Turning now to the drawings, and referring initially to FIG. 1, a block diagram depicting system 20 is illustrated. The system 20 may be an electrical or a mechanical system, but for the exemplary purpose of this discussion it may be assumed that the system 20 is an electrical system. The system 20 may be any of a variety of different electrical systems, such as a stereo system or a computer system. The system 20 includes a plurality of components electrically coupled together. For example, the system 20 may include a central unit 22 and various input and output devices coupled to the central unit 22. The system 20 may include an input device 24 to provide an input to central unit 22. Examples of an input device 24 may include: a CD player, a turntable, a mouse, a keyboard, etc. The system 20 may also include an output device 26 to receive an output from central unit 22. Examples of output device 26 may include: a pair of audio speakers, a monitor, etc. The system may also include an input/output device 28 to provide an input to central unit 22 and to receive an output from central unit 22. Examples of an input/output device 28 may include: a tape recorder, an external data storage device, etc.
A respective coupling device having a connector or one or both ends is typically used to couple each of these various devices to another device to form the system 20. The coupling device may be used to couple devices electrically, optically, mechanically, or in any other suitable manner. For example, the coupling device may be an electrical cable having an electrical connector configured for engagement with the electrical connector on the device. Alternatively, the coupling device may be a hose having a fitting configured for engagement with a fluid fitting on the device.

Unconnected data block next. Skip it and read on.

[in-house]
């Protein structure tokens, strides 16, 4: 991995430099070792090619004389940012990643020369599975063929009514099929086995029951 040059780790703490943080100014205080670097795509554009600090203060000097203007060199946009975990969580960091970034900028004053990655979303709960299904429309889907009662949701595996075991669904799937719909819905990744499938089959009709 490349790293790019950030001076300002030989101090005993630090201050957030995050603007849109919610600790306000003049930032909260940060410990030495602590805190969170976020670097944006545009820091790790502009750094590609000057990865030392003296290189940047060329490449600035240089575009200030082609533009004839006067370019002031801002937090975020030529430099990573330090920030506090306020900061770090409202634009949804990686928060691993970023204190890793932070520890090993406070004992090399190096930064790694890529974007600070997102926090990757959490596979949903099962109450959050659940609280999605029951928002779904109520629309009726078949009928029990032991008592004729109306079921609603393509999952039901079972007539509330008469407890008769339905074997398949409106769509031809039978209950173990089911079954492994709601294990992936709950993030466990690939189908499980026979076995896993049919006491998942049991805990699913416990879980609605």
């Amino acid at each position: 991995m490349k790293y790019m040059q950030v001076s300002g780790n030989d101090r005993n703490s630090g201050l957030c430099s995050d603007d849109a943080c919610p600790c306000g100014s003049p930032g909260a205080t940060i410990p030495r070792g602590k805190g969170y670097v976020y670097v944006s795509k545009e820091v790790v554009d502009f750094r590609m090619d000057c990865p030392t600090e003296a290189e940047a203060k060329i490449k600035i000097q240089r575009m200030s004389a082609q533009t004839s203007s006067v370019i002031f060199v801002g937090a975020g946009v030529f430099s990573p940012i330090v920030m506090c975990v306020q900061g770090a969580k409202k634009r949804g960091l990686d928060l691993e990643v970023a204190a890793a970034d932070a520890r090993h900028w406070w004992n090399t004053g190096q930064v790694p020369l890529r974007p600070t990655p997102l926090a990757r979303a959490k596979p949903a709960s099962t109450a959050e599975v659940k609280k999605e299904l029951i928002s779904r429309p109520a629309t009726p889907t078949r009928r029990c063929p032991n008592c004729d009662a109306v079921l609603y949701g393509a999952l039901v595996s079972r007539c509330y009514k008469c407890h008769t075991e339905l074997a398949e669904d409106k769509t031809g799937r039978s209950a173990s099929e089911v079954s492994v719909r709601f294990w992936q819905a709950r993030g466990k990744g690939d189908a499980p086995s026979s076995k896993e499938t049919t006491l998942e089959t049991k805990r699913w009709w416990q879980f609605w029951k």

Referring generally to FIG. 2, an electrical device 30 is again illustrated for exemplary purposes. The electrical device 30 has a back panel 32 that is generally oriented so that it is not normally visible. For example, electrical device 30 is designed so that back panel 32 is usually positioned near a wall or other visual obstruction. In the illustrated embodiment, various connectors, such as a video output jack 34 and two audio outputs 36 and 38, are located on back panel 32. A power cord 40 is used to supply electrical power to electrical device 30. In the illustrated embodiment, the power cord 40 is wired directly to the electrical device 30. However, the device 30 may be configured such that the power cord 40 is plugged into a power receptacle on the back panel 32.